In the afternoon I connect with our sales team, helping them to onboard new customers and supporting them in driving new opportunities. Then I might take a few calls with our engineering team who are the heart of our product development – a key project for us at the moment is building more machine learning models into our offer. I’m an important conduit between our clients and our engineers; it’s vital to ensure the client feedback I get makes its way to the people who build our platform. I keep my ear to the ground, constantly assessing what our engineering and product teams need to know to help us grow the Conjura business.
How do you maintain an effective work/life balance?
Pre pandemic I would meet up with friends and family, but like everyone, this has been curtailed. I am a people person at heart so try to make sure that where possible I keep this up, even if it is over Zoom. Besides the cycling to work, I try to go for regular runs and to spend as much time outdoors as I can.
Having my daughter also helps because she loves to get out and about on adventures, whatever the weather. I have learnt to take things at her pace, seeing the world through her eyes, it puts life in perspective! We have now become experts in our local playgrounds and babyccinos!
We love walks along London’s canal network. Having grown up in Dublin, I miss the sea and I miss the wide-open space. To compensate, you’ll find my daughter and I pretty much jumping in any puddle of water we can find!
How has strategy changed at your company?
We’ve been incredibly fortunate in that the pandemic absolutely turbo-charged our growth. Because our client base consists mainly of ecommerce businesses, demand for our services went through the roof. Those brands and retailers that didn’t have an online sales channel had to make it happen fast. We helped them get a handle on their transactional data so that they could act on that data to drive growth, ensuring their marketing strategies and understanding of customers was where it needed to be. There’s a huge amount of education and consultancy that supports our platform, so we have been very busy.
Because we are on such a fast growth trajectory, we now review our growth every three to four weeks and have become much more target-orientated.
What do you predict for the future?
Consumers are becoming more knowledgeable about how their data is used across social platforms. I think they are savvy enough to no longer be turned off by this, but to work things to their own benefit. They also understand that it’s really hard to live in today’s world without providing some level of data. And while they don’t necessarily like tailored ads I think we will see a growing awareness of how they make for a better shopping experience online as ecommerce businesses get better at personalisation. The ecommerce industry might not be where firms like Netflix, Amazon and Spotify are on the personalisation front, but I think you’ll see it making good progress in the near future.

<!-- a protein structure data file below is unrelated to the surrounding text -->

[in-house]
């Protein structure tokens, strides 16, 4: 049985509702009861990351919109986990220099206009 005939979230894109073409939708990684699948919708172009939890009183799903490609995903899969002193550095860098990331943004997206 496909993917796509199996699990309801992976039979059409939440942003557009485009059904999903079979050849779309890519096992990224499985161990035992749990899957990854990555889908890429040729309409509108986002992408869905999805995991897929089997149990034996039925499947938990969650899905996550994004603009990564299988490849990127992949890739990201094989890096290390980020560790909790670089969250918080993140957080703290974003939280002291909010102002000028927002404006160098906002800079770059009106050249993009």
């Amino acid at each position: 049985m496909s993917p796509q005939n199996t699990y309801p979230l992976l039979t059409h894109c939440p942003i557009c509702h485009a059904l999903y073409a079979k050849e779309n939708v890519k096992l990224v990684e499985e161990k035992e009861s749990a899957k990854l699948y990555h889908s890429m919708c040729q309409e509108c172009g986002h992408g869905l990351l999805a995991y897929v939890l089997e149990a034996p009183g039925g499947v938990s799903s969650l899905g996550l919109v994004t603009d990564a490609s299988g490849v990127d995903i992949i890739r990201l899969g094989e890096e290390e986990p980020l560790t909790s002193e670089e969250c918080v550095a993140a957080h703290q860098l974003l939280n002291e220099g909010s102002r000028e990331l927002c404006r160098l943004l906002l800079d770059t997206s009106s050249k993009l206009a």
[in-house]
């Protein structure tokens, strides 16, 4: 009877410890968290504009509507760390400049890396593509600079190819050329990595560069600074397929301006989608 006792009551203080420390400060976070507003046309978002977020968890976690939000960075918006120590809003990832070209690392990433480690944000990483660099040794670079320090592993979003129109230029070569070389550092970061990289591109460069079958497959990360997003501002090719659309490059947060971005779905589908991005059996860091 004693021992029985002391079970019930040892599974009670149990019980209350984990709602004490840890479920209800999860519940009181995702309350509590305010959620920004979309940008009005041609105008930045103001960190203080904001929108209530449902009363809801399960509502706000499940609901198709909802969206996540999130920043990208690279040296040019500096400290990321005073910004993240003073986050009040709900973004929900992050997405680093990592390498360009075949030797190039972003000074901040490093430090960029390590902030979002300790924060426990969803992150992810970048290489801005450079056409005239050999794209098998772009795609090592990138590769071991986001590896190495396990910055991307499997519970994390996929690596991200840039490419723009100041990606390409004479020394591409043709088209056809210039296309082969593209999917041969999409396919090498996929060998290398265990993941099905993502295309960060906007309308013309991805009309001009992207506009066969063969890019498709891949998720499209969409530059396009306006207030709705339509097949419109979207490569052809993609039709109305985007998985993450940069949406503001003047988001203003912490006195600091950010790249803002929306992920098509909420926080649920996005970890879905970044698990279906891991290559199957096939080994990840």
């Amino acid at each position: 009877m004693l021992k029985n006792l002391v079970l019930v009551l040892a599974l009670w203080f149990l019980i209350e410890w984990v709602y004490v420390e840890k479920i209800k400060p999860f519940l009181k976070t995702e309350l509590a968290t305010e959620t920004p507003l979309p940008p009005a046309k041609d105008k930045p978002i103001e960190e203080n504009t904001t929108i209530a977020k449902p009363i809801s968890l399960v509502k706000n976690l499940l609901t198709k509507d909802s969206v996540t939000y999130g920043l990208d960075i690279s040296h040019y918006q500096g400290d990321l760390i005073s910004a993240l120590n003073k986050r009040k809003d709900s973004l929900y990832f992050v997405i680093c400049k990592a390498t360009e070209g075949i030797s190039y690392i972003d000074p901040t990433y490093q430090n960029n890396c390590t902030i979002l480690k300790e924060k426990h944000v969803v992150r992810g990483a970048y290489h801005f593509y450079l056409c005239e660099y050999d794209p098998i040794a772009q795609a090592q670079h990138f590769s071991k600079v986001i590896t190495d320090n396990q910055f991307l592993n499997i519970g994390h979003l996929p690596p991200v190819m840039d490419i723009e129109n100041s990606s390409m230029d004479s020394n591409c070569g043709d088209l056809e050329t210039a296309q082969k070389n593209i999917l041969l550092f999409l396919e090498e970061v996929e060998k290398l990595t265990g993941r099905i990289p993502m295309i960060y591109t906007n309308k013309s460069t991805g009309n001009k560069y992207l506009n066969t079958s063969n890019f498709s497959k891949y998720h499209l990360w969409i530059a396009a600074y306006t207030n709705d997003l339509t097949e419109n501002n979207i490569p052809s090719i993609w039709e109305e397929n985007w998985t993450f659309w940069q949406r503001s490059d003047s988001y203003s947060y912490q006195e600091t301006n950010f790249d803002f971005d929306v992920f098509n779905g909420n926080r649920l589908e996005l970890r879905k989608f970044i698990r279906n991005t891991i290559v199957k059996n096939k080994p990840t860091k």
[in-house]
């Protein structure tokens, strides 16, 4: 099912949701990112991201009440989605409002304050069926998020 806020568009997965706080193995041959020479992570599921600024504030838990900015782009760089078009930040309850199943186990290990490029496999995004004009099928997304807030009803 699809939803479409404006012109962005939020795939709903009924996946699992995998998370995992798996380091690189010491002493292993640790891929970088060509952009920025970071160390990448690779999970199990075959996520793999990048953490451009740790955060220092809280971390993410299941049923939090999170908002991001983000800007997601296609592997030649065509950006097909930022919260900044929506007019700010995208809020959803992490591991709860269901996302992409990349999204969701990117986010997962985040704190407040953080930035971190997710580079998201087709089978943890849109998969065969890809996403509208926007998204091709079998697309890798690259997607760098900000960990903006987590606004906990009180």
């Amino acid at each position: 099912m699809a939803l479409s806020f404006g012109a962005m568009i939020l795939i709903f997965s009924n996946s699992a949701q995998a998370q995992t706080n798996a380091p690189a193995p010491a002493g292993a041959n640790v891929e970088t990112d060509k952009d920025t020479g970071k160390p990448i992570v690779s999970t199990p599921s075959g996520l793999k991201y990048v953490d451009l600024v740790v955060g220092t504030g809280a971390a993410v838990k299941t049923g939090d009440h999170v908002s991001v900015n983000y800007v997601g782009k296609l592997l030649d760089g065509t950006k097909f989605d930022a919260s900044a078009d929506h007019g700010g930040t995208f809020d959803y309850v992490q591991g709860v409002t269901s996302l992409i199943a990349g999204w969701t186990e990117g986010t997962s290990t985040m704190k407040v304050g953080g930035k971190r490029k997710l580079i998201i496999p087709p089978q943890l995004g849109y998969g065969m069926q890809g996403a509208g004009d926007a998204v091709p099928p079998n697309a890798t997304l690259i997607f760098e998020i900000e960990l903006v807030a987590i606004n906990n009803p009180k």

Businesses are starting to get much better at linking their various data sources, connecting marketing activity to inventory and what they know about customers, from sizing to repeat purchase trends, to average spend, so that they get a better ROI on their advertising budgets and drive activity to meet their strategic goals.
I also think we will see more regulation coming into force, something which will deliver a positive outcome for everyone. An intense period of innovation, which is where we are now, is often followed by formal regulation. I believe it will be consumer-centric and designed to protect the most vulnerable consumers.
What advice would you give a marketer right now?
Covid has driven an incredible acceleration to online and this means that CMOs need to get a grip on data like never before. That’s fine for native DTC and online brand CMOs, but for CMOs at more traditional brands and retailers, there’s a massive knowledge gap to be filled. We all know the CMO skillset has been changing fast in recent years, but the last few months have turbocharged things.
And that lack of knowledge will actually impede the CMO’s ability to drive growth within the business. In the job that I do, you can literally tell the calibre of the C Suite simply by looking at the data, and without talking to anyone in the business. And the ability to gather, analyse and act on data is not related to company size; the biggest businesses can do a bad job of it, while smaller scale ups do a great job. The industry that does it best by a mile is betting.
So my advice to a CMO is to educate yourself around data and don’t get dazzled by the vast array of products on the market. A CMO looking for fast solutions in a space where they have limited experience can easily be seduced by black boxes and complex attribution models. Equally they can make huge errors when organising for the inhouse data resource that’s now required to deal with new requirements around data.